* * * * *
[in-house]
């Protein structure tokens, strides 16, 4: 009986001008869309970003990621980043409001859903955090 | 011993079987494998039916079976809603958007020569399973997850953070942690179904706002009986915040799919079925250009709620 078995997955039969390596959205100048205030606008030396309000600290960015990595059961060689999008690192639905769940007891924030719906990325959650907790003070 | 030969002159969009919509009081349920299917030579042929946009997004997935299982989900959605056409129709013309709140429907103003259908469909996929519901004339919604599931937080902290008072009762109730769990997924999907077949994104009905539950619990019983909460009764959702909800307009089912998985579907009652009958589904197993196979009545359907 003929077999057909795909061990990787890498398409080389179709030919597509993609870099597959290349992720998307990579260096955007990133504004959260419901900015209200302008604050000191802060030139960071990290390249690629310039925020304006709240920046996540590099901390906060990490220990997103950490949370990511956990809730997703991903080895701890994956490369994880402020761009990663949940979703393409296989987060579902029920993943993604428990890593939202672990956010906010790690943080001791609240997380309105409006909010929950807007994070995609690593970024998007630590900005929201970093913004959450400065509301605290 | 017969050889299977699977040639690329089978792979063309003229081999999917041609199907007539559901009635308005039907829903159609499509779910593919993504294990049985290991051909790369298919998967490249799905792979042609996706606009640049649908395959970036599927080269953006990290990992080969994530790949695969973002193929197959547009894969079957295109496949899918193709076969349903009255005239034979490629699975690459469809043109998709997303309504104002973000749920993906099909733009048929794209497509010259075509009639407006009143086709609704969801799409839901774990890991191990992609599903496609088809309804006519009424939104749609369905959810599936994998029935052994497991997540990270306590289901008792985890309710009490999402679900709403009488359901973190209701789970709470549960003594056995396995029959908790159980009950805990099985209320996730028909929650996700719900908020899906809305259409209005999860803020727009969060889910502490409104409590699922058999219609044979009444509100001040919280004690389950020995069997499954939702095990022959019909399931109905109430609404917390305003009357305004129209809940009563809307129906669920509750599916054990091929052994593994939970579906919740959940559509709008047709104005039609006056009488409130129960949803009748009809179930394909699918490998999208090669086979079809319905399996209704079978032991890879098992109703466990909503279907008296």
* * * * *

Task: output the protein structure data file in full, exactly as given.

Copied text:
[in-house]
């Protein structure tokens, strides 16, 4: 009986001008869309970003990621980043409001859903955090 | 011993079987494998039916079976809603958007020569399973997850953070942690179904706002009986915040799919079925250009709620 078995997955039969390596959205100048205030606008030396309000600290960015990595059961060689999008690192639905769940007891924030719906990325959650907790003070 | 030969002159969009919509009081349920299917030579042929946009997004997935299982989900959605056409129709013309709140429907103003259908469909996929519901004339919604599931937080902290008072009762109730769990997924999907077949994104009905539950619990019983909460009764959702909800307009089912998985579907009652009958589904197993196979009545359907 003929077999057909795909061990990787890498398409080389179709030919597509993609870099597959290349992720998307990579260096955007990133504004959260419901900015209200302008604050000191802060030139960071990290390249690629310039925020304006709240920046996540590099901390906060990490220990997103950490949370990511956990809730997703991903080895701890994956490369994880402020761009990663949940979703393409296989987060579902029920993943993604428990890593939202672990956010906010790690943080001791609240997380309105409006909010929950807007994070995609690593970024998007630590900005929201970093913004959450400065509301605290 | 017969050889299977699977040639690329089978792979063309003229081999999917041609199907007539559901009635308005039907829903159609499509779910593919993504294990049985290991051909790369298919998967490249799905792979042609996706606009640049649908395959970036599927080269953006990290990992080969994530790949695969973002193929197959547009894969079957295109496949899918193709076969349903009255005239034979490629699975690459469809043109998709997303309504104002973000749920993906099909733009048929794209497509010259075509009639407006009143086709609704969801799409839901774990890991191990992609599903496609088809309804006519009424939104749609369905959810599936994998029935052994497991997540990270306590289901008792985890309710009490999402679900709403009488359901973190209701789970709470549960003594056995396995029959908790159980009950805990099985209320996730028909929650996700719900908020899906809305259409209005999860803020727009969060889910502490409104409590699922058999219609044979009444509100001040919280004690389950020995069997499954939702095990022959019909399931109905109430609404917390305003009357305004129209809940009563809307129906669920509750599916054990091929052994593994939970579906919740959940559509709008047709104005039609006056009488409130129960949803009748009809179930394909699918490998999208090669086979079809319905399996209704079978032991890879098992109703466990909503279907008296």